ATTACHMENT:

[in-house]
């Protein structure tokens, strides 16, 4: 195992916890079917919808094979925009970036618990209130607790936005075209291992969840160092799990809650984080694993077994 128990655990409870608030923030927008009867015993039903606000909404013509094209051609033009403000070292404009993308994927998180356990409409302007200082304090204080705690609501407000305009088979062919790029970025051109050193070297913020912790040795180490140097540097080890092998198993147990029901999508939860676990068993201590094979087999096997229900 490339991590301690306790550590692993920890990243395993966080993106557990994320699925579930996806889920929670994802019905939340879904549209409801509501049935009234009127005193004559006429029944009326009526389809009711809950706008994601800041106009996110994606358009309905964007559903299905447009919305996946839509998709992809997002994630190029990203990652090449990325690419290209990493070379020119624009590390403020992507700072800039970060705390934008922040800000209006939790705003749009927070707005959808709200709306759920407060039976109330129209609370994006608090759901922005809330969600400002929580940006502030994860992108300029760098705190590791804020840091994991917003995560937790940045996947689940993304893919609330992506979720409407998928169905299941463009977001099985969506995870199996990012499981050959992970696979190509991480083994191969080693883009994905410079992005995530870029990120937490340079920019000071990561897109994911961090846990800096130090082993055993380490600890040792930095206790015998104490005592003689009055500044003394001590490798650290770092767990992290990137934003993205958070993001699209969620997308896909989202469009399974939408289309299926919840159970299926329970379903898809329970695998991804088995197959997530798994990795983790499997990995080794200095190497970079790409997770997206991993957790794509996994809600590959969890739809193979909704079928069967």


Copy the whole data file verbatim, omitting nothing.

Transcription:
[in-house]
């Protein structure tokens, strides 16, 4: 195992916890079917919808094979925009970036618990209130607790936005075209291992969840160092799990809650984080694993077994 128990655990409870608030923030927008009867015993039903606000909404013509094209051609033009403000070292404009993308994927998180356990409409302007200082304090204080705690609501407000305009088979062919790029970025051109050193070297913020912790040795180490140097540097080890092998198993147990029901999508939860676990068993201590094979087999096997229900 490339991590301690306790550590692993920890990243395993966080993106557990994320699925579930996806889920929670994802019905939340879904549209409801509501049935009234009127005193004559006429029944009326009526389809009711809950706008994601800041106009996110994606358009309905964007559903299905447009919305996946839509998709992809997002994630190029990203990652090449990325690419290209990493070379020119624009590390403020992507700072800039970060705390934008922040800000209006939790705003749009927070707005959808709200709306759920407060039976109330129209609370994006608090759901922005809330969600400002929580940006502030994860992108300029760098705190590791804020840091994991917003995560937790940045996947689940993304893919609330992506979720409407998928169905299941463009977001099985969506995870199996990012499981050959992970696979190509991480083994191969080693883009994905410079992005995530870029990120937490340079920019000071990561897109994911961090846990800096130090082993055993380490600890040792930095206790015998104490005592003689009055500044003394001590490798650290770092767990992290990137934003993205958070993001699209969620997308896909989202469009399974939408289309299926919840159970299926329970379903898809329970695998991804088995197959997530798994990795983790499997990995080794200095190497970079790409997770997206991993957790794509996994809600590959969890739809193979909704079928069967």